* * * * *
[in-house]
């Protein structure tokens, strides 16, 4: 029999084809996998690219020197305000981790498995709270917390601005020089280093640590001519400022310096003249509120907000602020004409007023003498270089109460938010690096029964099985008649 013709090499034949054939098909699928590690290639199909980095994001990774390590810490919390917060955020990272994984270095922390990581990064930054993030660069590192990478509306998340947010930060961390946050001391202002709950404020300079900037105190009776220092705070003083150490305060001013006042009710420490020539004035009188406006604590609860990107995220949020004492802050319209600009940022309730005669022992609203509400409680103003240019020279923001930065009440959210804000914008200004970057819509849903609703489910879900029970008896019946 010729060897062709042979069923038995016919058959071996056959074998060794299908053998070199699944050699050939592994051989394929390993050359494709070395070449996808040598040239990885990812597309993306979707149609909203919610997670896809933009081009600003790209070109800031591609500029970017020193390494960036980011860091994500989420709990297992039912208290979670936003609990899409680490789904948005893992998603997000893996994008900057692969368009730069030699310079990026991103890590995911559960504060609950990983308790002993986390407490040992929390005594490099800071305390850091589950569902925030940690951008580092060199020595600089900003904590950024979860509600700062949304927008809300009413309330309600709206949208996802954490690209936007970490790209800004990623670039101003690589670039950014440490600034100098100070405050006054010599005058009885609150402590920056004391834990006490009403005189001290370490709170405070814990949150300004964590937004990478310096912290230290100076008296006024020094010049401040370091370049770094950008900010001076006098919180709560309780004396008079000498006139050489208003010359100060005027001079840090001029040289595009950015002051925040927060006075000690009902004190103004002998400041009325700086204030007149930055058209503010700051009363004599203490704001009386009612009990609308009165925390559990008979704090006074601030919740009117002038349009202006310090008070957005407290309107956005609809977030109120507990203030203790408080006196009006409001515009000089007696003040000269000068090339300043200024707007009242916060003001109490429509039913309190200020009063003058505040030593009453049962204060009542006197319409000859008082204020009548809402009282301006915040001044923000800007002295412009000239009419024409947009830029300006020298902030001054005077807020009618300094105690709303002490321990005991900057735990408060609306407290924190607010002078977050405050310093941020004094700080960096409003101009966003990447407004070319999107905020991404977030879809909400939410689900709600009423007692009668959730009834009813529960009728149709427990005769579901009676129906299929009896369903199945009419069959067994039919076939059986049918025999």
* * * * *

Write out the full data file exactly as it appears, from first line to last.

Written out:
[in-house]
């Protein structure tokens, strides 16, 4: 029999084809996998690219020197305000981790498995709270917390601005020089280093640590001519400022310096003249509120907000602020004409007023003498270089109460938010690096029964099985008649 013709090499034949054939098909699928590690290639199909980095994001990774390590810490919390917060955020990272994984270095922390990581990064930054993030660069590192990478509306998340947010930060961390946050001391202002709950404020300079900037105190009776220092705070003083150490305060001013006042009710420490020539004035009188406006604590609860990107995220949020004492802050319209600009940022309730005669022992609203509400409680103003240019020279923001930065009440959210804000914008200004970057819509849903609703489910879900029970008896019946 010729060897062709042979069923038995016919058959071996056959074998060794299908053998070199699944050699050939592994051989394929390993050359494709070395070449996808040598040239990885990812597309993306979707149609909203919610997670896809933009081009600003790209070109800031591609500029970017020193390494960036980011860091994500989420709990297992039912208290979670936003609990899409680490789904948005893992998603997000893996994008900057692969368009730069030699310079990026991103890590995911559960504060609950990983308790002993986390407490040992929390005594490099800071305390850091589950569902925030940690951008580092060199020595600089900003904590950024979860509600700062949304927008809300009413309330309600709206949208996802954490690209936007970490790209800004990623670039101003690589670039950014440490600034100098100070405050006054010599005058009885609150402590920056004391834990006490009403005189001290370490709170405070814990949150300004964590937004990478310096912290230290100076008296006024020094010049401040370091370049770094950008900010001076006098919180709560309780004396008079000498006139050489208003010359100060005027001079840090001029040289595009950015002051925040927060006075000690009902004190103004002998400041009325700086204030007149930055058209503010700051009363004599203490704001009386009612009990609308009165925390559990008979704090006074601030919740009117002038349009202006310090008070957005407290309107956005609809977030109120507990203030203790408080006196009006409001515009000089007696003040000269000068090339300043200024707007009242916060003001109490429509039913309190200020009063003058505040030593009453049962204060009542006197319409000859008082204020009548809402009282301006915040001044923000800007002295412009000239009419024409947009830029300006020298902030001054005077807020009618300094105690709303002490321990005991900057735990408060609306407290924190607010002078977050405050310093941020004094700080960096409003101009966003990447407004070319999107905020991404977030879809909400939410689900709600009423007692009668959730009834009813529960009728149709427990005769579901009676129906299929009896369903199945009419069959067994039919076939059986049918025999």